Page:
By Samantha Urban, ONE Campaign
The 1,000 Days movement is a response to recent food crises and new research on the economic and social costs of childhood hunger. It’s focused on providing proper nutrition during the first 1,000 days of children’s lives, beginning with their mother’s pregnancy. Proper nutrition during these days can heavily influence an individual’s ability to grow, learn, and work. In his new book, The First 1,000 Days: A Crucial Time for Mothers and Children – And the World, author Roger Thurow takes readers into the lives of families in four corners of the world—Uganda, India, Guatemala, and the United States—in order to show the science, economics, and politics of malnutrition.
We recently interviewed Roger on his book, how mothers and children are more adversely affected by malnutrition, and what we can do to help:
What, exactly, is so important about the first 1,000 days of life that you made it the title of your book?
The first 1,000 days – from the time a woman becomes pregnant to the second birthday of her child – is the most important period of individual human development. This is the time when the foundation for good physical growth is set, when the brain is developing most rapidly, when the immune system is strengthening. What happens in those 1,000 days determines to a large extent the course of a child’s life — his or her ability to grow, learn, work, succeed – and, by extension, the long-term health, stability and prosperity of the society in which that child lives.
Good nutrition is the cornerstone for all this development. Any hunger shock or bout of malnutrition or micronutrient deficiency during the 1,000 days can lead to physical and mental stunting, which is a life sentence of underachievement: diminished performance in school, lower productivity and wages in the workplace, more health problems throughout life and a greater propensity for chronic illnesses such as diabetes and heart disease as an adult.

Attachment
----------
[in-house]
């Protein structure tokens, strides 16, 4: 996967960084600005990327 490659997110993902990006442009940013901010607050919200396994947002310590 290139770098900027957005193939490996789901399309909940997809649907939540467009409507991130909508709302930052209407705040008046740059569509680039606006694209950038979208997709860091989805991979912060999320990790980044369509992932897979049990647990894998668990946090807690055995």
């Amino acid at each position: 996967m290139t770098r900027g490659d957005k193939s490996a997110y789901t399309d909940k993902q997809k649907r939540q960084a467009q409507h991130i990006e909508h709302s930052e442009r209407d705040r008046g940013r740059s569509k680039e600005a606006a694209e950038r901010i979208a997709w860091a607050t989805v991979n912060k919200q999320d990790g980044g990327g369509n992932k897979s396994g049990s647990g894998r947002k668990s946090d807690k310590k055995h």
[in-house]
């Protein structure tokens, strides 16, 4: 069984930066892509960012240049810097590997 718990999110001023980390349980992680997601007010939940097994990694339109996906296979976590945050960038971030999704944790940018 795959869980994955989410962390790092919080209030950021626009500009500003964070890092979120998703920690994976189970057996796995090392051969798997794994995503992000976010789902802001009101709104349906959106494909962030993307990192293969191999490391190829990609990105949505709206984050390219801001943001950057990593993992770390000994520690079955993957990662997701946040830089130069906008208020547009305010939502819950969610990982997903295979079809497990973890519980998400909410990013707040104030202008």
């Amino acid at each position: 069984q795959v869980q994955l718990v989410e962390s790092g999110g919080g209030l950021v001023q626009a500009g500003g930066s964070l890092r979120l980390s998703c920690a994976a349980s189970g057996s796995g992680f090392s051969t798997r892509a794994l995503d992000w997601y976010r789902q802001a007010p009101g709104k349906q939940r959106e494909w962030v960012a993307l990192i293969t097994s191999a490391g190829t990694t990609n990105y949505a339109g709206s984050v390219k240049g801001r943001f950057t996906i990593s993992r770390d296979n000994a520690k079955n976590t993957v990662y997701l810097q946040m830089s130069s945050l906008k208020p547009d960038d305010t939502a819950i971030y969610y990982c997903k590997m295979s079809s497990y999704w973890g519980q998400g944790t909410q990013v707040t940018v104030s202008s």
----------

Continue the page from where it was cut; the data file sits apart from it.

One of every four children under five in the world today is stunted. The book illustrates how the costs of malnutrition and stunting – the cost of lower education, poorer productivity, greater health care expenses — ripple throughout society, from the individual to the family to the community to the nation to the entire world. Thus, a stunted child anywhere is a stunted child everywhere. A lost chance at greatness for one child is a lost opportunity for all of us. If we want to shape the future, to truly improve the world, we have 1,000 days to do it, mother by mother, child by child.
Why did you choose to follow women from Uganda, Guatemala, the U.S., and India—and were there any commonalities or differences in the cases that surprised you?
In writing the book, I set out to bring the first 1,000 days to life, to bring forth the faces, voices, emotions of mothers and children and families. The women in Uganda are pioneers in an effort to bring agriculture and nutrition closer together through biofortification: growing staple crops, like vitamin-A rich orange sweet potatoes and high-iron beans, that have higher levels of nutrients.
The moms in India are involved in a range of behavior change efforts to lower infant mortality. The women in Guatemala are pursuing knowledge in a nutrition rehabilitation program that promotes health, nutrition and cooking classes to achieve healthier pregnancies, births and children. The moms in the U.S., in Chicago, are confronting challenges in their social environments that range from living in food deserts to navigating a dramatic spike in neighborhood violence.